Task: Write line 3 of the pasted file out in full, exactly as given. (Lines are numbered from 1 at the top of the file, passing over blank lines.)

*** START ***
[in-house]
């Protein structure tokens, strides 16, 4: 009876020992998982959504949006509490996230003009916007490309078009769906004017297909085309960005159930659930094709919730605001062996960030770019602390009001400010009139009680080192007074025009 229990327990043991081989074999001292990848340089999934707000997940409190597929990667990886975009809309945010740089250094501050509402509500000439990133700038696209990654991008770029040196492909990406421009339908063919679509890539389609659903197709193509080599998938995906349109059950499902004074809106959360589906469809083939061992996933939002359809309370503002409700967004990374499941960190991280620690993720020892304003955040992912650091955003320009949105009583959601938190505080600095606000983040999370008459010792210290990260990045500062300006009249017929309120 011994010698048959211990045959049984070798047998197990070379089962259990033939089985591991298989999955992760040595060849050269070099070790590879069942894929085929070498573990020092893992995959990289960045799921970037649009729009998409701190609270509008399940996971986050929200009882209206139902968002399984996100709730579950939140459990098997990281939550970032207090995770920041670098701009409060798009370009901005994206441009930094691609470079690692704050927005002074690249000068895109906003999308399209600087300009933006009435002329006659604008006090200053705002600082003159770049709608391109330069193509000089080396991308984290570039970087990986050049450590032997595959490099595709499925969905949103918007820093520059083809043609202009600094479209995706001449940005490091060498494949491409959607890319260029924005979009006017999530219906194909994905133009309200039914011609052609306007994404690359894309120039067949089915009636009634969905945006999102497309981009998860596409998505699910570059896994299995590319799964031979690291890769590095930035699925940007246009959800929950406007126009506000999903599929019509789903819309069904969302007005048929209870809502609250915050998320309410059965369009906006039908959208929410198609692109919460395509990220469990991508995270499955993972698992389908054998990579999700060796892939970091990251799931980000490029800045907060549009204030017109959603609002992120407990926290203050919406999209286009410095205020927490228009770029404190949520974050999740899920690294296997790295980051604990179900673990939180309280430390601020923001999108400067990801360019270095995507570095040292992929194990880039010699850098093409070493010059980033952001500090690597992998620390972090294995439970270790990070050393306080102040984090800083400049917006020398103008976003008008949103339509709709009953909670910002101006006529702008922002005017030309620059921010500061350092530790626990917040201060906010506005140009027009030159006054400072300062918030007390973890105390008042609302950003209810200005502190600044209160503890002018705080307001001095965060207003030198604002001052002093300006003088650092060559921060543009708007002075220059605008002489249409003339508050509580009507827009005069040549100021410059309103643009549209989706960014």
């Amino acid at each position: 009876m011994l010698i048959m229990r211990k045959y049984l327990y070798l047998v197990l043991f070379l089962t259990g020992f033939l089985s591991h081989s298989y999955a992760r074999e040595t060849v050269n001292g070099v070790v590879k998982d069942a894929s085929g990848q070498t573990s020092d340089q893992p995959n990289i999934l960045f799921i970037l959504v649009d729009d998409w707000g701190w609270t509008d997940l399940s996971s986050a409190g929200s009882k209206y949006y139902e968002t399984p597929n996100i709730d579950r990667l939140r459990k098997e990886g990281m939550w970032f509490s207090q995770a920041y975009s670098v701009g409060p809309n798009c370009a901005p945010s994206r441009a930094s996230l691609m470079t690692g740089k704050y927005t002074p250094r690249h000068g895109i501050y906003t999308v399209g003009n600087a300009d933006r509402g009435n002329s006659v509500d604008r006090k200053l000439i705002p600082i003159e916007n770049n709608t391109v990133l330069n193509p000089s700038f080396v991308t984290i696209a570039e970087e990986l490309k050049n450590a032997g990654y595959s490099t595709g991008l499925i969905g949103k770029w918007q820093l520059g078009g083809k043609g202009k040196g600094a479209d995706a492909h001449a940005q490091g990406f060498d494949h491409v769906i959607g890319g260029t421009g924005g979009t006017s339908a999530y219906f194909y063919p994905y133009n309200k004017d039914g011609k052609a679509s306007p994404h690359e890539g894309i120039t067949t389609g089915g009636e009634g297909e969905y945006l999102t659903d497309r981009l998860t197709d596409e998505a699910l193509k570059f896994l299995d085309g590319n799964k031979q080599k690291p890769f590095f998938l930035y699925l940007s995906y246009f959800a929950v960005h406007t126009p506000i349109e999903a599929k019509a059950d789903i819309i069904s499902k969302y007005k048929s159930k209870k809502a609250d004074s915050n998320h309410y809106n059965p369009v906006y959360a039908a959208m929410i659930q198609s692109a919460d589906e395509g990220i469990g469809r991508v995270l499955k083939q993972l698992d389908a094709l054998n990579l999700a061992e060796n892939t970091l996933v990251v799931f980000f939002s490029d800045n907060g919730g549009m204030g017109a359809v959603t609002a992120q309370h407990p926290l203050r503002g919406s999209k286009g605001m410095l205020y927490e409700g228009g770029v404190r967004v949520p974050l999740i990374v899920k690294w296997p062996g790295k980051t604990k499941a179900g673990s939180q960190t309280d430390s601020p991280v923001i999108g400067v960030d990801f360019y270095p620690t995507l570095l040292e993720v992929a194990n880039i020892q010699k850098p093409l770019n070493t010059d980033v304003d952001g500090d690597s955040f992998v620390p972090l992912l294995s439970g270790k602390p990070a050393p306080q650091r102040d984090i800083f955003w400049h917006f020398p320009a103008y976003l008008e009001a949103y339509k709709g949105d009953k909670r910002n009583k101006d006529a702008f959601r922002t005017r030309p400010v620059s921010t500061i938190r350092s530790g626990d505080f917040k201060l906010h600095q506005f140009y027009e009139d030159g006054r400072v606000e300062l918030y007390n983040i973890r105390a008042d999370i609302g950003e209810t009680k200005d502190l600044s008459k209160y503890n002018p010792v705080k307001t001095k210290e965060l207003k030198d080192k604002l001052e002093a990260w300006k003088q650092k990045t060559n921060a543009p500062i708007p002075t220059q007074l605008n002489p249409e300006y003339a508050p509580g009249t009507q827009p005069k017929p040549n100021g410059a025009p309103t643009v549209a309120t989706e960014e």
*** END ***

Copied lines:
């Amino acid at each position: 009876m011994l010698i048959m229990r211990k045959y049984l327990y070798l047998v197990l043991f070379l089962t259990g020992f033939l089985s591991h081989s298989y999955a992760r074999e040595t060849v050269n001292g070099v070790v590879k998982d069942a894929s085929g990848q070498t573990s020092d340089q893992p995959n990289i999934l960045f799921i970037l959504v649009d729009d998409w707000g701190w609270t509008d997940l399940s996971s986050a409190g929200s009882k209206y949006y139902e968002t399984p597929n996100i709730d579950r990667l939140r459990k098997e990886g990281m939550w970032f509490s207090q995770a920041y975009s670098v701009g409060p809309n798009c370009a901005p945010s994206r441009a930094s996230l691609m470079t690692g740089k704050y927005t002074p250094r690249h000068g895109i501050y906003t999308v399209g003009n600087a300009d933006r509402g009435n002329s006659v509500d604008r006090k200053l000439i705002p600082i003159e916007n770049n709608t391109v990133l330069n193509p000089s700038f080396v991308t984290i696209a570039e970087e990986l490309k050049n450590a032997g990654y595959s490099t595709g991008l499925i969905g949103k770029w918007q820093l520059g078009g083809k043609g202009k040196g600094a479209d995706a492909h001449a940005q490091g990406f060498d494949h491409v769906i959607g890319g260029t421009g924005g979009t006017s339908a999530y219906f194909y063919p994905y133009n309200k004017d039914g011609k052609a679509s306007p994404h690359e890539g894309i120039t067949t389609g089915g009636e009634g297909e969905y945006l999102t659903d497309r981009l998860t197709d596409e998505a699910l193509k570059f896994l299995d085309g590319n799964k031979q080599k690291p890769f590095f998938l930035y699925l940007s995906y246009f959800a929950v960005h406007t126009p506000i349109e999903a599929k019509a059950d789903i819309i069904s499902k969302y007005k048929s159930k209870k809502a609250d004074s915050n998320h309410y809106n059965p369009v906006y959360a039908a959208m929410i659930q198609s692109a919460d589906e395509g990220i469990g469809r991508v995270l499955k083939q993972l698992d389908a094709l054998n990579l999700a061992e060796n892939t970091l996933v990251v799931f980000f939002s490029d800045n907060g919730g549009m204030g017109a359809v959603t609002a992120q309370h407990p926290l203050r503002g919406s999209k286009g605001m410095l205020y927490e409700g228009g770029v404190r967004v949520p974050l999740i990374v899920k690294w296997p062996g790295k980051t604990k499941a179900g673990s939180q960190t309280d430390s601020p991280v923001i999108g400067v960030d990801f360019y270095p620690t995507l570095l040292e993720v992929a194990n880039i020892q010699k850098p093409l770019n070493t010059d980033v304003d952001g500090d690597s955040f992998v620390p972090l992912l294995s439970g270790k602390p990070a050393p306080q650091r102040d984090i800083f955003w400049h917006f020398p320009a103008y976003l008008e009001a949103y339509k709709g949105d009953k909670r910002n009583k101006d006529a702008f959601r922002t005017r030309p400010v620059s921010t500061i938190r350092s530790g626990d505080f917040k201060l906010h600095q506005f140009y027009e009139d030159g006054r400072v606000e300062l918030y007390n983040i973890r105390a008042d999370i609302g950003e209810t009680k200005d502190l600044s008459k209160y503890n002018p010792v705080k307001t001095k210290e965060l207003k030198d080192k604002l001052e002093a990260w300006k003088q650092k990045t060559n921060a543009p500062i708007p002075t220059q007074l605008n002489p249409e300006y003339a508050p509580g009249t009507q827009p005069k017929p040549n100021g410059a025009p309103t643009v549209a309120t989706e960014e």